Presenters: Eden Harder, Nicholas Samaha, Jocelyn Lopez, Poster Presentation
Research Title: Visual Neural and Behavioral Response to tDCS
Faculty Co-Advisors: Susanne Jaeggi, Ramesh Srinivasan [Cognitive Science]
Mentor: Jacky Au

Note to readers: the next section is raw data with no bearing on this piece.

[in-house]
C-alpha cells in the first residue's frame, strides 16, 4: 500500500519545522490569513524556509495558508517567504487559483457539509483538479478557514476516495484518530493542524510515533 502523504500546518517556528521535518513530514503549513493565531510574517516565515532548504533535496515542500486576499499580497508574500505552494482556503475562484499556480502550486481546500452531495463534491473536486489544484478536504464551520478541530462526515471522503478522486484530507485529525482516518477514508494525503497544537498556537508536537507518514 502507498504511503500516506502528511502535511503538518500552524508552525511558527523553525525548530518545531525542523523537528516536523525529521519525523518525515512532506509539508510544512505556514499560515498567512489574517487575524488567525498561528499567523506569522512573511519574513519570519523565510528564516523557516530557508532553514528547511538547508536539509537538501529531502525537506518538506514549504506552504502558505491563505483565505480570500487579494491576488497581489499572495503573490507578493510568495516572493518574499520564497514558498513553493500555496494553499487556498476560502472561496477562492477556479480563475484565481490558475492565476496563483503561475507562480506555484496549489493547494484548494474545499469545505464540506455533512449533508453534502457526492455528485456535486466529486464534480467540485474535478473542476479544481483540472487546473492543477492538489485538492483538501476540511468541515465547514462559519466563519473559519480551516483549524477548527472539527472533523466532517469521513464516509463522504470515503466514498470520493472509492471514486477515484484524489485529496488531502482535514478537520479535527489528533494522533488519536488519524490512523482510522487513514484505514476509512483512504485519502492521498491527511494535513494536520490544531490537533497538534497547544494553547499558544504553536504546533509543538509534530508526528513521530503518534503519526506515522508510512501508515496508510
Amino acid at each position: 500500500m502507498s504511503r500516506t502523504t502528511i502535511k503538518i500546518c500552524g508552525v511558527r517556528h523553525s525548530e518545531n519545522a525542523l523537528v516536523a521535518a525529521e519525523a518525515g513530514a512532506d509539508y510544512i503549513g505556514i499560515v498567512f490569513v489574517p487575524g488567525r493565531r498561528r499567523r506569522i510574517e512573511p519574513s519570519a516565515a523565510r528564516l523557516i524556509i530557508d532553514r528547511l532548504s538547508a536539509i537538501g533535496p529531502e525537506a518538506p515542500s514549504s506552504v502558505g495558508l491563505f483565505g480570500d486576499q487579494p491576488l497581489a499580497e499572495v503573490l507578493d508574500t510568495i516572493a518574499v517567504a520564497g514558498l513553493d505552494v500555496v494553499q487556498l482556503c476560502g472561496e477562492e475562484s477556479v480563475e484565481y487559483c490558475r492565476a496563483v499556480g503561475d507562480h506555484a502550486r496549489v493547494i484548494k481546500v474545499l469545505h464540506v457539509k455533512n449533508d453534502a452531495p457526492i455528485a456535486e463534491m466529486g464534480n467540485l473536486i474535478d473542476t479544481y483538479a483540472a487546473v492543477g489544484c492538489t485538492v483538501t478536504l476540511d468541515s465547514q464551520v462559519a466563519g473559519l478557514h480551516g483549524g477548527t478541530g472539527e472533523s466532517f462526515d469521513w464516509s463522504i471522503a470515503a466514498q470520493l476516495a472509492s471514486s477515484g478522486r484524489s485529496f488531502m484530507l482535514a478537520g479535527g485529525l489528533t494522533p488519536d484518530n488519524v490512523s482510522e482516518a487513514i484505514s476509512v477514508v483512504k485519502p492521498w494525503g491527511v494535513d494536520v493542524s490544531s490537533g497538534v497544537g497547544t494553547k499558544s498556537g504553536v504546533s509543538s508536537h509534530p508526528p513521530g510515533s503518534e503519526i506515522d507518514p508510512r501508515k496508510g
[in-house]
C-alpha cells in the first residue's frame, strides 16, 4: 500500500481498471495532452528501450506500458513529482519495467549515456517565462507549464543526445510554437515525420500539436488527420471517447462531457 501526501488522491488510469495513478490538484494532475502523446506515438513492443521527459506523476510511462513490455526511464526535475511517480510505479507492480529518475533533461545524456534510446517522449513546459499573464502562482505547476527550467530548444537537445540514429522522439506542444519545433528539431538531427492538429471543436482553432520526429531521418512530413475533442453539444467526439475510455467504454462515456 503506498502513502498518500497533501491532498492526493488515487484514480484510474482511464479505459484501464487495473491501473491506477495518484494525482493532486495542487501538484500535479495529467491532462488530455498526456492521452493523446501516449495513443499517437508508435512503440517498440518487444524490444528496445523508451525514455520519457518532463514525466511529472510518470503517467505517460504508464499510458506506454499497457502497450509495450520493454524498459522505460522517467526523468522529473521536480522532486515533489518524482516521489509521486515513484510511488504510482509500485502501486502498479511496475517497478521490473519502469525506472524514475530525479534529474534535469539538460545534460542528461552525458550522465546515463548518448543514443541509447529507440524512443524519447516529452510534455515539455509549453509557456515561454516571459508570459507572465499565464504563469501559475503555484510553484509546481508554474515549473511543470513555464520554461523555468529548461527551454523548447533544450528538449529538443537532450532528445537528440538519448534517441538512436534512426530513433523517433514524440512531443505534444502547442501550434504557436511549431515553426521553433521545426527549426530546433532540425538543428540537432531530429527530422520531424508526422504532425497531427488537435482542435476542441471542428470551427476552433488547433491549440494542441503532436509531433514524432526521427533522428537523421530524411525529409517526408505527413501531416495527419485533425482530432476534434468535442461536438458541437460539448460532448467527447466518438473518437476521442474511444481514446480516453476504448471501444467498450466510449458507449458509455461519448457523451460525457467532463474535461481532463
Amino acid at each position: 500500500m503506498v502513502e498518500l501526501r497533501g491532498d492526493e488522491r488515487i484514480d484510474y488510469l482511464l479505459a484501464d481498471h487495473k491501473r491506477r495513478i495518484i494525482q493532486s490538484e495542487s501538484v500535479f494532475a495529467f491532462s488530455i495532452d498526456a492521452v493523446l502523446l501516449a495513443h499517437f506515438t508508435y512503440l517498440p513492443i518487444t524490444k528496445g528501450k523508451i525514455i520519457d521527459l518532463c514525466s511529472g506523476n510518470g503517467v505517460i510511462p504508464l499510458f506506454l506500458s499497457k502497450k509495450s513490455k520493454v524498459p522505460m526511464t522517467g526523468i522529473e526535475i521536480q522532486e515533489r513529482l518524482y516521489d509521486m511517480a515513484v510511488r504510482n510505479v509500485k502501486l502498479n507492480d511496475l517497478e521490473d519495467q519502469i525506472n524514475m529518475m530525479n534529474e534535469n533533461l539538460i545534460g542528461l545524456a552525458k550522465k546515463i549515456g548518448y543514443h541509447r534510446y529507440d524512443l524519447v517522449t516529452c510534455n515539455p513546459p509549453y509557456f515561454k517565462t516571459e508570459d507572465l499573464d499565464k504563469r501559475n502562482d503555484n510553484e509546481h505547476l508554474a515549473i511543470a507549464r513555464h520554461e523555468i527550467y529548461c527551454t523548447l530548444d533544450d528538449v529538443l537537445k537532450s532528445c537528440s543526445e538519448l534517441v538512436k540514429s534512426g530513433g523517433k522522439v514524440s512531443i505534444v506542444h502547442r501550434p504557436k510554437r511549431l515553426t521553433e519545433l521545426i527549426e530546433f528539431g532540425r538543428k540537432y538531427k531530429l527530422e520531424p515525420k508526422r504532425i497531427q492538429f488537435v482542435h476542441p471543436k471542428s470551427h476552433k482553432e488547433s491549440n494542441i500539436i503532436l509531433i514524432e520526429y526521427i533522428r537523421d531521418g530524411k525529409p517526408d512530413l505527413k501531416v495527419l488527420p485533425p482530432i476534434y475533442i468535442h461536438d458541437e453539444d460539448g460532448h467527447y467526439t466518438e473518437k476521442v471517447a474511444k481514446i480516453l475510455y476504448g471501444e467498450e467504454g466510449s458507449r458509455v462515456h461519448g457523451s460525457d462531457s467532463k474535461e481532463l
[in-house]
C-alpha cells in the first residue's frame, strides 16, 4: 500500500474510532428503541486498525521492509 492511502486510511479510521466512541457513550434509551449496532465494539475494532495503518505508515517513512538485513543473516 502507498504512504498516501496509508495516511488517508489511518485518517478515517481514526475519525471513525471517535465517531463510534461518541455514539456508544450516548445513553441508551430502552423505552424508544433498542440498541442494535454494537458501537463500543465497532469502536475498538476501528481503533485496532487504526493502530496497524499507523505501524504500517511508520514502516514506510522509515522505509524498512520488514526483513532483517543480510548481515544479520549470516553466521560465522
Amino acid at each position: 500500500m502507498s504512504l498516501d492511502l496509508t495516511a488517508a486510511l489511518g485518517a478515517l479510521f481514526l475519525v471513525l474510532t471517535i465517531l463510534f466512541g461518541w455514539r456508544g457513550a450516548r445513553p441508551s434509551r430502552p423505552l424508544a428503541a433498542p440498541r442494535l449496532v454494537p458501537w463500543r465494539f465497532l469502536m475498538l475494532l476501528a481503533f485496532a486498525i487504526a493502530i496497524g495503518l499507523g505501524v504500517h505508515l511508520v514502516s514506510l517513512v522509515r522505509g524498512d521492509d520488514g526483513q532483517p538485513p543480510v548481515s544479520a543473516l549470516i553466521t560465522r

Transcranial direct current stimulation (tDCS) is widely thought to operate by modulating the excitability of target neurons through a selective, subthreshold depolarization or hyperpolarization of neuronal membranes. However, evidence has been accumulating that there may be downstream effects on memory consolidation, which may not appear until hours or days after the initial stimulation. For example, ongoing research in our lab has found that EEG activity, as measured through steady state visual evoked potentials (SSVEP), increases as a function of tDCS, but this effect is not apparent immediately after stimulation but manifests approximately one day later. In this study, SSVEPs were measured concurrently with a working memory task, but no behavioral improvements were detected. However, despite applying the electrodes over the parietal cortex, a region known to be important for working memory function, results indicated that the cortical region that exhibited the strongest tDCS-related increase was actually centered over the occipital lobe instead, a brain area that is largely responsible for integrating visual stimuli. The goal of the current study, therefore, aims to replicate the effect of tDCS on the SSVEP response and demonstrate the behavioral relevance of this enhancement by concurrently training subjects on a visual perceptual learning task that taxes the occipital cortex. Data analysis is ongoing.